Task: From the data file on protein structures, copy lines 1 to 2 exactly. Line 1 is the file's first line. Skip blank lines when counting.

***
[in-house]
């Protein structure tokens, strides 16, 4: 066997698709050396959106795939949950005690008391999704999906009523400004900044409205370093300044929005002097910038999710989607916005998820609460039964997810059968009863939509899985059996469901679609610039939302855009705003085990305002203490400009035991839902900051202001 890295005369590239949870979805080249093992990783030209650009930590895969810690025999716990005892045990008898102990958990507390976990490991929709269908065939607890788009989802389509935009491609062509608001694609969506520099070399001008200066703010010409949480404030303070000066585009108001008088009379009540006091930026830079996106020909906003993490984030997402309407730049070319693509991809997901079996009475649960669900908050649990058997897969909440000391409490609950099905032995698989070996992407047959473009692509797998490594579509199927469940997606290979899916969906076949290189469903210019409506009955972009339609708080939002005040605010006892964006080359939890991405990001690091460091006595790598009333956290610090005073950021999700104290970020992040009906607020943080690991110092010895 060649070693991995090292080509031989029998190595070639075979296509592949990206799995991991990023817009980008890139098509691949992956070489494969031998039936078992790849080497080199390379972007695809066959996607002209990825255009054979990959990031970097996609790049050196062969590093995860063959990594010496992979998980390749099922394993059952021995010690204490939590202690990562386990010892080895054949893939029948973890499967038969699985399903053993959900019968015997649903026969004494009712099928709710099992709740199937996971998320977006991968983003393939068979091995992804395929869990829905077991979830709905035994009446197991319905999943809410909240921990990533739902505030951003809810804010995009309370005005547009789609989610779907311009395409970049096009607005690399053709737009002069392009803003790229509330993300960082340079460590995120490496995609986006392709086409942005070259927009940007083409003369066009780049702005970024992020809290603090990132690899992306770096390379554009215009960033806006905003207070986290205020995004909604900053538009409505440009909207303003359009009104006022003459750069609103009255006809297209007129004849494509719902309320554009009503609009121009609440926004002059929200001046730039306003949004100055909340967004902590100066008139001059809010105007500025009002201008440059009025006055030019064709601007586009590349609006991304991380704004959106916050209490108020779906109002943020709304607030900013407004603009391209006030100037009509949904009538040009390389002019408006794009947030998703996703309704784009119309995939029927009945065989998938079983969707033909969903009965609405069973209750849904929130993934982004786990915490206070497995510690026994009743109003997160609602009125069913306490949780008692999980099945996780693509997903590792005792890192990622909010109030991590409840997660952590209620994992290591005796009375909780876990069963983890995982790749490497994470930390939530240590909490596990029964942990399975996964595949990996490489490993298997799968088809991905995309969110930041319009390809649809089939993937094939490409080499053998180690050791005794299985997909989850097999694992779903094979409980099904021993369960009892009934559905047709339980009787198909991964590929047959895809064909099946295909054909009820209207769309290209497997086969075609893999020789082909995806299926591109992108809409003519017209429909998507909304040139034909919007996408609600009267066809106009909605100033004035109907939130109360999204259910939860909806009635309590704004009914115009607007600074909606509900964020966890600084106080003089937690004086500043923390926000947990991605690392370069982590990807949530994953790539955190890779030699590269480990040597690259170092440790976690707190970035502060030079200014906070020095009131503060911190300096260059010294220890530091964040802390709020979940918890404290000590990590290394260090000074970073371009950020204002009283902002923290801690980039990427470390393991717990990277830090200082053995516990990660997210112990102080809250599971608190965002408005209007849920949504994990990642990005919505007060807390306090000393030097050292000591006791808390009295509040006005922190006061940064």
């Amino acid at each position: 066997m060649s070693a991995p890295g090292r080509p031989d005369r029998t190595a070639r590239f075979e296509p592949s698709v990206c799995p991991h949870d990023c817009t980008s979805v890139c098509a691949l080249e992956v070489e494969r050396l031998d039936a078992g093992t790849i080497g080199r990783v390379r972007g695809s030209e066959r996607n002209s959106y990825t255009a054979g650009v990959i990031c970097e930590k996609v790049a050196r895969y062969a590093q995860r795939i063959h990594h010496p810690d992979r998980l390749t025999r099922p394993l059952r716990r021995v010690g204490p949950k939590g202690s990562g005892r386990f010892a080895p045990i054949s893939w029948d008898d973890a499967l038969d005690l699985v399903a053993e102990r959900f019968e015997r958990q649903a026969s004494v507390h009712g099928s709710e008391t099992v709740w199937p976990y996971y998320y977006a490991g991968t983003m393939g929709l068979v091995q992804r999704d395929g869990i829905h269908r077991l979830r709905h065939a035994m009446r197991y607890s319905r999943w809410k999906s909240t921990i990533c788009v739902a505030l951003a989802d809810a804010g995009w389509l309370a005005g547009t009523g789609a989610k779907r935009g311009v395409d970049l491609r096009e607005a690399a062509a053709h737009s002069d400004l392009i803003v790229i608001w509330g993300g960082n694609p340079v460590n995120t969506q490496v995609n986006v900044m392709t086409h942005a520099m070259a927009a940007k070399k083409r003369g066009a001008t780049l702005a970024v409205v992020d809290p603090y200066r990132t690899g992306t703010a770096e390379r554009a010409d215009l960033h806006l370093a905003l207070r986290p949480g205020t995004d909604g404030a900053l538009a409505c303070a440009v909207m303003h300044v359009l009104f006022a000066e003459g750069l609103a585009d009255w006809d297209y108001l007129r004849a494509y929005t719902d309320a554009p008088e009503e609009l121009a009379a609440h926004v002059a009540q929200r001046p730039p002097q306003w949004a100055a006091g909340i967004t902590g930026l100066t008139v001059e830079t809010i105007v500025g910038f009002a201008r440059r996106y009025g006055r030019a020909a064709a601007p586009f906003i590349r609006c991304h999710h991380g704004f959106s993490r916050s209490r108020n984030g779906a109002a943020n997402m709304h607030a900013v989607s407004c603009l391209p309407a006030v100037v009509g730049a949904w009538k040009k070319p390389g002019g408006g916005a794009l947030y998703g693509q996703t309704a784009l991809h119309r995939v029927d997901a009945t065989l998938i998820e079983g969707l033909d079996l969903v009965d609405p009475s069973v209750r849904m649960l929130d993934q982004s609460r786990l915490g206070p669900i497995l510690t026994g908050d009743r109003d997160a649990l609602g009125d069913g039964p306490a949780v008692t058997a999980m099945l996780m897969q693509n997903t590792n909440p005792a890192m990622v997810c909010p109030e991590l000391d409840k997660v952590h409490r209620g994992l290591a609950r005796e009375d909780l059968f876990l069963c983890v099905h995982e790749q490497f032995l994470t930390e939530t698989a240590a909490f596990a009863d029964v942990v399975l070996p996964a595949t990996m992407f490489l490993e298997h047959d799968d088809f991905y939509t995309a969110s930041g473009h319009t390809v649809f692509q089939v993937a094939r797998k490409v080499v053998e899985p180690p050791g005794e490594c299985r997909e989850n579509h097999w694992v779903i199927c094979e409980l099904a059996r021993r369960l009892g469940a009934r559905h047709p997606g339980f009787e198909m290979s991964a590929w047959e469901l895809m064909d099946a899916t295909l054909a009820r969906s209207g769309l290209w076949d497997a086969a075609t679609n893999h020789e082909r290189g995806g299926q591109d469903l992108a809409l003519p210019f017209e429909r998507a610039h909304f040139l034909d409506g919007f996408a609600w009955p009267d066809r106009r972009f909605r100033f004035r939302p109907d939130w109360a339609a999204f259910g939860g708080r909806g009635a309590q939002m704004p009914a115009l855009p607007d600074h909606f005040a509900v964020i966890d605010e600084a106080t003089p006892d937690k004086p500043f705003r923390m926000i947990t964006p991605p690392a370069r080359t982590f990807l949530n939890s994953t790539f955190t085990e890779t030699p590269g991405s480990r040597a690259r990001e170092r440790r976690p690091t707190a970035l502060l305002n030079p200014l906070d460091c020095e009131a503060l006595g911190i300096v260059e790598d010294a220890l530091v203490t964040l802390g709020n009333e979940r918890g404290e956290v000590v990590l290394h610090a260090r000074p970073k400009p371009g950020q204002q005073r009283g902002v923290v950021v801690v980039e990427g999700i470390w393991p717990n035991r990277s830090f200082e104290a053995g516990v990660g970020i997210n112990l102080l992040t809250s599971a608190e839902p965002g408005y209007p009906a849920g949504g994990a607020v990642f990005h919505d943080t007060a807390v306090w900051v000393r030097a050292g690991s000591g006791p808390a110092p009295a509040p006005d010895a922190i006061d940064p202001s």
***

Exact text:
[in-house]
């Protein structure tokens, strides 16, 4: 066997698709050396959106795939949950005690008391999704999906009523400004900044409205370093300044929005002097910038999710989607916005998820609460039964997810059968009863939509899985059996469901679609610039939302855009705003085990305002203490400009035991839902900051202001 890295005369590239949870979805080249093992990783030209650009930590895969810690025999716990005892045990008898102990958990507390976990490991929709269908065939607890788009989802389509935009491609062509608001694609969506520099070399001008200066703010010409949480404030303070000066585009108001008088009379009540006091930026830079996106020909906003993490984030997402309407730049070319693509991809997901079996009475649960669900908050649990058997897969909440000391409490609950099905032995698989070996992407047959473009692509797998490594579509199927469940997606290979899916969906076949290189469903210019409506009955972009339609708080939002005040605010006892964006080359939890991405990001690091460091006595790598009333956290610090005073950021999700104290970020992040009906607020943080690991110092010895 060649070693991995090292080509031989029998190595070639075979296509592949990206799995991991990023817009980008890139098509691949992956070489494969031998039936078992790849080497080199390379972007695809066959996607002209990825255009054979990959990031970097996609790049050196062969590093995860063959990594010496992979998980390749099922394993059952021995010690204490939590202690990562386990010892080895054949893939029948973890499967038969699985399903053993959900019968015997649903026969004494009712099928709710099992709740199937996971998320977006991968983003393939068979091995992804395929869990829905077991979830709905035994009446197991319905999943809410909240921990990533739902505030951003809810804010995009309370005005547009789609989610779907311009395409970049096009607005690399053709737009002069392009803003790229509330993300960082340079460590995120490496995609986006392709086409942005070259927009940007083409003369066009780049702005970024992020809290603090990132690899992306770096390379554009215009960033806006905003207070986290205020995004909604900053538009409505440009909207303003359009009104006022003459750069609103009255006809297209007129004849494509719902309320554009009503609009121009609440926004002059929200001046730039306003949004100055909340967004902590100066008139001059809010105007500025009002201008440059009025006055030019064709601007586009590349609006991304991380704004959106916050209490108020779906109002943020709304607030900013407004603009391209006030100037009509949904009538040009390389002019408006794009947030998703996703309704784009119309995939029927009945065989998938079983969707033909969903009965609405069973209750849904929130993934982004786990915490206070497995510690026994009743109003997160609602009125069913306490949780008692999980099945996780693509997903590792005792890192990622909010109030991590409840997660952590209620994992290591005796009375909780876990069963983890995982790749490497994470930390939530240590909490596990029964942990399975996964595949990996490489490993298997799968088809991905995309969110930041319009390809649809089939993937094939490409080499053998180690050791005794299985997909989850097999694992779903094979409980099904021993369960009892009934559905047709339980009787198909991964590929047959895809064909099946295909054909009820209207769309290209497997086969075609893999020789082909995806299926591109992108809409003519017209429909998507909304040139034909919007996408609600009267066809106009909605100033004035109907939130109360999204259910939860909806009635309590704004009914115009607007600074909606509900964020966890600084106080003089937690004086500043923390926000947990991605690392370069982590990807949530994953790539955190890779030699590269480990040597690259170092440790976690707190970035502060030079200014906070020095009131503060911190300096260059010294220890530091964040802390709020979940918890404290000590990590290394260090000074970073371009950020204002009283902002923290801690980039990427470390393991717990990277830090200082053995516990990660997210112990102080809250599971608190965002408005209007849920949504994990990642990005919505007060807390306090000393030097050292000591006791808390009295509040006005922190006061940064």